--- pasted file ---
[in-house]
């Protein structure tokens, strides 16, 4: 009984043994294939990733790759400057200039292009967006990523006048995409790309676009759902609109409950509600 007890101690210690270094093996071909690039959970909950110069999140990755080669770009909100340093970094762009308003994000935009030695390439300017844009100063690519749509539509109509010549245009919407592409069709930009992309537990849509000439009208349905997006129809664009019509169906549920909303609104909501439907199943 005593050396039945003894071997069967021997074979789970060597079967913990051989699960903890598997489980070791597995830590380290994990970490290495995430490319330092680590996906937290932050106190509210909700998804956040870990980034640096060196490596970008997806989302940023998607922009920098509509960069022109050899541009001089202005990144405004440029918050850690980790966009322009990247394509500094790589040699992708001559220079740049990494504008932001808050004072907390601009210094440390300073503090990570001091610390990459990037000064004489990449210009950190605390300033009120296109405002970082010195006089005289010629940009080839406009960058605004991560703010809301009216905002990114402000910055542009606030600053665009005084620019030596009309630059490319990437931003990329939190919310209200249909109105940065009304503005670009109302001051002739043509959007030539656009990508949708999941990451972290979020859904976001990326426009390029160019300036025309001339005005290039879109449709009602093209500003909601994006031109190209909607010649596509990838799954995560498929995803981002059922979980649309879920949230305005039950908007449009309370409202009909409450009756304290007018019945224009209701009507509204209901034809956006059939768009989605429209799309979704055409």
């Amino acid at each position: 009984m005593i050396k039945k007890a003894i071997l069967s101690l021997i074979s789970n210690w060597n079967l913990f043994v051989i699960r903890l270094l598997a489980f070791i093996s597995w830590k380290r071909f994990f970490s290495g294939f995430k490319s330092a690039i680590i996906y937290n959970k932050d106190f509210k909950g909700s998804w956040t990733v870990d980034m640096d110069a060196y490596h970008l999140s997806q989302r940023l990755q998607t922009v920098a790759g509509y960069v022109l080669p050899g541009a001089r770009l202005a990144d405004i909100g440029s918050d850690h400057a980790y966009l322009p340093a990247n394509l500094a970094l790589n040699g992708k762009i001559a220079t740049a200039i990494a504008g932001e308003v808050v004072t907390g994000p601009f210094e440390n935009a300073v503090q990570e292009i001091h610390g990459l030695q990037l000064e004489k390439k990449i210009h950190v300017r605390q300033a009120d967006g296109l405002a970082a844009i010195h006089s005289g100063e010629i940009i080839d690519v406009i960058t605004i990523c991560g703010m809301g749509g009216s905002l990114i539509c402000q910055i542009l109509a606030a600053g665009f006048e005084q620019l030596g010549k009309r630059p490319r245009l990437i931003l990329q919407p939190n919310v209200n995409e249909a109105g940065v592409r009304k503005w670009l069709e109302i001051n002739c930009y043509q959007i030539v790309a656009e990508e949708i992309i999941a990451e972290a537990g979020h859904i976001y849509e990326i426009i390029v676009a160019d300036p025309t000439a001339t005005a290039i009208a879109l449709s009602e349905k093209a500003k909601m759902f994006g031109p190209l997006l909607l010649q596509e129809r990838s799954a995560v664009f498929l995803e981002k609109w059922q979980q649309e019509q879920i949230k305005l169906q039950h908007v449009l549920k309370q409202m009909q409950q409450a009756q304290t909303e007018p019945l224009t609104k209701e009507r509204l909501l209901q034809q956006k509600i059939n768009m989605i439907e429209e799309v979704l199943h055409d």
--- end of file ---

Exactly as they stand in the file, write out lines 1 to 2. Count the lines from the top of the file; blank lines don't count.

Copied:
[in-house]
């Protein structure tokens, strides 16, 4: 009984043994294939990733790759400057200039292009967006990523006048995409790309676009759902609109409950509600 007890101690210690270094093996071909690039959970909950110069999140990755080669770009909100340093970094762009308003994000935009030695390439300017844009100063690519749509539509109509010549245009919407592409069709930009992309537990849509000439009208349905997006129809664009019509169906549920909303609104909501439907199943 005593050396039945003894071997069967021997074979789970060597079967913990051989699960903890598997489980070791597995830590380290994990970490290495995430490319330092680590996906937290932050106190509210909700998804956040870990980034640096060196490596970008997806989302940023998607922009920098509509960069022109050899541009001089202005990144405004440029918050850690980790966009322009990247394509500094790589040699992708001559220079740049990494504008932001808050004072907390601009210094440390300073503090990570001091610390990459990037000064004489990449210009950190605390300033009120296109405002970082010195006089005289010629940009080839406009960058605004991560703010809301009216905002990114402000910055542009606030600053665009005084620019030596009309630059490319990437931003990329939190919310209200249909109105940065009304503005670009109302001051002739043509959007030539656009990508949708999941990451972290979020859904976001990326426009390029160019300036025309001339005005290039879109449709009602093209500003909601994006031109190209909607010649596509990838799954995560498929995803981002059922979980649309879920949230305005039950908007449009309370409202009909409450009756304290007018019945224009209701009507509204209901034809956006059939768009989605429209799309979704055409």